• MEDICAL EXPENSE INSURANCE AND DISABILITY INCOME
    INSURANCE.

119
  • MEDICAL EXPENSE INSURANCE PROVIDES BROAD BENEFITS
    THAT CAN COVER VIRTUALLY ALL EXPENSES CONNECTED
    WITH HOSPITAL AND MEDICAL CARE AND RELATED
    SERVICES.

120
  • DISABILITY INCOME INSURANCE PROVIDES PERIODIC
    PAYMENTS WHEN THE INSURED IS UNABLE TO WORK AS A
    RESULT OF SICKNESS OR INJURY.

121
  • PLANS ADMINISTERED BY EMPLOYERS, LABOR

122
  • HMO IS BOTH THE INSURER AND PROVIDER IN BEING
    OBLIGATED TO FURNISH NEEDED CARE AS SPECIFIED IN
    THE SUBSRIBERS CONTRACT.

123
  • SELF-INSURANCE PLAYS AN IMPORTANT ROLE IN THE
    PRIVATE COVERAGE SYSTEM. EMPLOYERS, NOT
    INSURERS, ASSUME THE RISK.

124
  • UNIONS, FRATERNAL SOCIETIES, COMMUNITIES, AND BY
    RURAL AND CONSUMER HEALTH COOPERATIVES OFTEN MAKE
    INSURANCE AVAILABLE TO SPECIFIC GROUPS OF PEOPLE
    WHO ARE NOT COVERED UNDER CONVENTIONAL PLANS.

125
  • PRIVATE HEALTH INSURANCE

126
  • HOSPITAL/MEDICAL INSURANCE
  • HOSPITAL EXPENSE COVERAGE PROVIDES SPECIFIC
    BENEFITS FOR DAILY HOSPITAL ROOM AND BOARD AND
    USUAL HOSPITAL SERVICES AND SUPPLIES DURING
    HOSPITAL CONFINEMENT.

127
  • MAJOR MEDICAL EXPENSE INSURANCE
  • MAJOR MEDICAL COVERAGE OFFERS BROAD AND
    SUBSTANTIAL PROTECTION FOR LARGE, UNPREDICTABLE
    MEDICAL EXPENSES. IT COVERS A WIDE RANGE OF
    MEDICAL CHARGES WITH FEW INTERNAL LIMITS AND A
    HIGH OVERALL MAXIMUM BENEFIT.

128
  • MEDICARE SUPPLEMENT POLICY
  • MEDICARE SUPPLEMENTAL INSURANCE, OFTEN REFERRED
    TO AS A MEDIGAP OR MEDSUP POLICY, IS ACCIDENT
    AND SICKNESS INSURANCE DESIGNED PRIMARILY AS A
    SUPPLEMENT FOR HOSPITAL, MEDICAL, OR SURGICAL
    EXPENSES FOR PERSONS COVERED BY MEDICARE.

129
  • DISABILITY INCOME INSURANCE
  • DISABILITY INCOME COVERAGE REPLACES INCOME LOST
    BY AN EMPLOYEE WHEN INJURY OR ILLNESS PREVENTS
    THE INDIVIDUAL FROM WORKING.

130
  • DENTAL EXPENSE INSURANCE
  • DENTAL EXPENSE INSURANCE REIMBURSES FOR EXPENSES
    OF DENTAL SERVICES AND SUPPLIES AND ENCOURAGES
    PREVENTATIVE CARE.

131
  • PLANS NORMALLY INCLUDE SUBSTANTIAL CONSUMER
    COPAYMENTS, ALTHOUGH COPAYMENTS MAY BE LOWER FOR
    PREVENTATIVE SERVICES.

132
  • LONG TERM CARE INSURANCE
  • LONG TERM CARE INSURANCE CONTINUES BROAD-RANGED
    MAINTENANCE AND HEALTH SERVICES TO THE
    CHRONICALLY ILL OR DISABLED.

133
HIPAA
  • The Health Insurance Portability and
    Accountability Act of 1996

134
  • GOALS AND OBJECTIVES OF HIPAA.
  • 1. Streamline industry inefficiencies
  • 2. Detect and prosecute fraud
  • 3. Reduce paperwork
  • 4. Enable workers to change jobs even with
    pre-existing medical conditions

135
  • 2. Reduce healthcare fraud and abuse
  • 3. Enforce standards for health information
  • 4. Guarantee security and privacy of health
    information

136
  • HIPAA Organization
  • TITLE I
  • Guarantees health insurance access, portability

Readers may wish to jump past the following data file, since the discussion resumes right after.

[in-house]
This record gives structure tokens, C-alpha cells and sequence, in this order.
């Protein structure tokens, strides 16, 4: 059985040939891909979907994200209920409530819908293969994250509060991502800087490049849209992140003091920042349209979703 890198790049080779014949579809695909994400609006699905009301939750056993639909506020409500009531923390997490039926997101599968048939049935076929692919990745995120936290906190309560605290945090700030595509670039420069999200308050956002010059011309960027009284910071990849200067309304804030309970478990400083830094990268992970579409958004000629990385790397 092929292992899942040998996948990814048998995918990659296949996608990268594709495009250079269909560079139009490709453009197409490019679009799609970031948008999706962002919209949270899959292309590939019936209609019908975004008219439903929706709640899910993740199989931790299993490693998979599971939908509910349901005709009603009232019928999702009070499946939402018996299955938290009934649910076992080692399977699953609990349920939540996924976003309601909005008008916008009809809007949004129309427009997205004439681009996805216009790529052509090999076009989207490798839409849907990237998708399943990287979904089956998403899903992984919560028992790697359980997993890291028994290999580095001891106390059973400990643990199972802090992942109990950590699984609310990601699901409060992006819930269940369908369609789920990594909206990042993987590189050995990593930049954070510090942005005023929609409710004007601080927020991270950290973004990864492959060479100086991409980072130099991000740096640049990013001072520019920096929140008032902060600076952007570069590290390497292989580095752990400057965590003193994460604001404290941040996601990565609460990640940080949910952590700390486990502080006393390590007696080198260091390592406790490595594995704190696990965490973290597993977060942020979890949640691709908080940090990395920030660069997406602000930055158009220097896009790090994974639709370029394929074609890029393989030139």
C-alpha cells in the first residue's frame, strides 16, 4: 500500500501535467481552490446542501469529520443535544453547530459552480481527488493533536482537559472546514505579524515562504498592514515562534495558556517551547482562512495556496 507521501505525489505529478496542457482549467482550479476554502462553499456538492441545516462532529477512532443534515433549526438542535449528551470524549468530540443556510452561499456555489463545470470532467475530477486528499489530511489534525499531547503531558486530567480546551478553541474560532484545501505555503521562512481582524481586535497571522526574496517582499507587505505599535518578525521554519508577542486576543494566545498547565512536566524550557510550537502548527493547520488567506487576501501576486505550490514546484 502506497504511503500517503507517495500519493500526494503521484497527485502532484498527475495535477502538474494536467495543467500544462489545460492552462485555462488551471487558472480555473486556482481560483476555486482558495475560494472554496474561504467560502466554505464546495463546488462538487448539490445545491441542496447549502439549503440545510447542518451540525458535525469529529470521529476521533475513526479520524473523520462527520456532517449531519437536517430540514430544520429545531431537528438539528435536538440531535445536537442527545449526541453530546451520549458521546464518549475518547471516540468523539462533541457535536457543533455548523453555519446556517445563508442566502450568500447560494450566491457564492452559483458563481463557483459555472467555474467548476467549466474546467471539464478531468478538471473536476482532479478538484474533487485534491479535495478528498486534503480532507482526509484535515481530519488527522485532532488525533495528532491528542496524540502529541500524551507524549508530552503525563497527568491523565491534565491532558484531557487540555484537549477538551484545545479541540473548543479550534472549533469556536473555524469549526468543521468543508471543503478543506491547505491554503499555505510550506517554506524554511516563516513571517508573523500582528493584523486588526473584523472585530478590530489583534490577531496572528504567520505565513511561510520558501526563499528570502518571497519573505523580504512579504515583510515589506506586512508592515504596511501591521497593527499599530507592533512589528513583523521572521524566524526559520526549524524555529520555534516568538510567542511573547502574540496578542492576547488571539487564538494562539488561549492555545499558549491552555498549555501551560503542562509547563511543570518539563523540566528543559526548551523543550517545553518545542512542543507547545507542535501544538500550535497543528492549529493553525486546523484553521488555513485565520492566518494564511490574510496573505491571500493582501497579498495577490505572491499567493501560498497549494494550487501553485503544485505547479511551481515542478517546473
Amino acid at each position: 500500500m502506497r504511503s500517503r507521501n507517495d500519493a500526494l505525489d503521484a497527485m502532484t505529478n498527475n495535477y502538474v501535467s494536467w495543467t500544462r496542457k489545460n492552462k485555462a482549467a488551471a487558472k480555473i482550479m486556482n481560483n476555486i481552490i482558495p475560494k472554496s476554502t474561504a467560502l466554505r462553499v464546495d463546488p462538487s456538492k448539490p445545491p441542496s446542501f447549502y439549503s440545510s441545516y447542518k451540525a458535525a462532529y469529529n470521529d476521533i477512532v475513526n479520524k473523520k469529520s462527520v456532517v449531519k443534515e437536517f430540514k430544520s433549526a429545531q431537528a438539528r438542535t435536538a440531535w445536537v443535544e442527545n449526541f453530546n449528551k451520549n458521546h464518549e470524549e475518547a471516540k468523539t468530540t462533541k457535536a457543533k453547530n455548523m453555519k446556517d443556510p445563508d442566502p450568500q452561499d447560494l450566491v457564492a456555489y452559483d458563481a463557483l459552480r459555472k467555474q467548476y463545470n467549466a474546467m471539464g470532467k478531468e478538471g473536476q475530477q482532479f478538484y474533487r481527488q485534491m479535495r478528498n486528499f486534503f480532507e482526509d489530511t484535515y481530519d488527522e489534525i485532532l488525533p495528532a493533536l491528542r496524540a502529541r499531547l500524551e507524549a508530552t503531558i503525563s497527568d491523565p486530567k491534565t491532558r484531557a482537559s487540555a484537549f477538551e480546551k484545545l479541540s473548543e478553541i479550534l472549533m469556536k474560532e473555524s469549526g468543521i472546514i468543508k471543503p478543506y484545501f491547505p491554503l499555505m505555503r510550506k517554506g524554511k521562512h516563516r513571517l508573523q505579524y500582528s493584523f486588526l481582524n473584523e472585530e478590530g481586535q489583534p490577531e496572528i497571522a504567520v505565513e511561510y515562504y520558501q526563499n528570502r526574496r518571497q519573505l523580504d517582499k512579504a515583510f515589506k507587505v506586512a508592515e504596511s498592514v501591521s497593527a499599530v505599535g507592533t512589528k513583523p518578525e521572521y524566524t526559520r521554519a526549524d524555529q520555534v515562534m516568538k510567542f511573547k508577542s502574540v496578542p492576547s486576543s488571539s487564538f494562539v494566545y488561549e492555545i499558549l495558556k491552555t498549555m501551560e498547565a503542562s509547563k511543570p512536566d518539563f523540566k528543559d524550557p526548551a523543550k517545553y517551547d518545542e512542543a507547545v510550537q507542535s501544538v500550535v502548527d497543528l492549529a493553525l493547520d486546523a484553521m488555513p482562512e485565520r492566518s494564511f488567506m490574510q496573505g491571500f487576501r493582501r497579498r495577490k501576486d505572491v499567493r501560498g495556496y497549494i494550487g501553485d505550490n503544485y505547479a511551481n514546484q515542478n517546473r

and renewal.
  • Guarantees coverage and renewal
  • Eliminates some pre-existing condition exclusions
  • Prohibits discrimination based on health status.

137
  • TITLE II
  • Preventing healthcare fraud and abuse
  • Fraud and abuse controls
  • Administration Simplification (AS)
  • Medical Liability Reform

138
  • TITLE III
  • Medical Savings Accounts
  • Health Insurance tax deduction for self-employed

139
  • TITLE IV
  • Enforcement of group health plan provisions

140
  • TITLE V
  • Revenue offset provisions

141
  • Rules that have been implemented
  • Standards for privacy of individually
    identifiable Health Information
  • National Provider identifier
  • Employer identifier
  • Security and Electronic Signatures

142
  • National Individual Identifier
  • Has run afoul of protests from citizens about
    big brother having the ability to infringe on
    the privacy of the individual

143
  • PROTECTING THE PRIVACY OF PATIENTS HEALTH
    INFORMATION
  • Access to Medical Records
  • Notice of Privacy Practices
  • Limits on the Use of Personal Medical Information

144
The government is watching you!
145
  • THE BLUES
  • A LITTLE BIT OF HISTORY

146
  • THE EARLY DAYS OF BLUE CROSS AND BLUE SHIELD MARK
    THE BIRTH OF PREPAID HEALTH CARE COVERAGE IN
    AMERICA.

147
  • BLUE SHIELD PLANS WERE ESTABLISHED TO COVER
    PHYSICIANS SERVICES.

148
  • NOW, BOTH BRANDS REPRESENT THE FULL SPECTRUM OF
    HEALTH CARE COVERAGE.

149
  • IN NEARLY EVERY STATE, BCBS PLANS HAVE EVOLVED
    INTO SINGLE CORPORATIONS OR COOPERATE CLOSELY.
    IN A FEW LOCATIONS, THEY REMAIN SEPARATE
    OPERATIONS.

150
  • THE BLUE SYSTEM IS A FEDERATION OF 43
    INDEPENDENT LOCALLY OPERATED PLANS UNITED THROUGH
    MEMBERSHIP IN THE BLUE CROSS AND BLUE SHIELD
    ASSOCIATION.

151
  • THE 81.5 MILLION AMERICANS SERVED BY BLUE PLANS
    REPRESENT 28.6 PERCENT OF THE U.S. POPULATION.

152
  • BLUE PLANS OFFER HEALTH INSURANCE COVERAGE IN ALL
    50 STATES, THE DISTRICT OF COLUMBIA AND PUERTO
    RICO.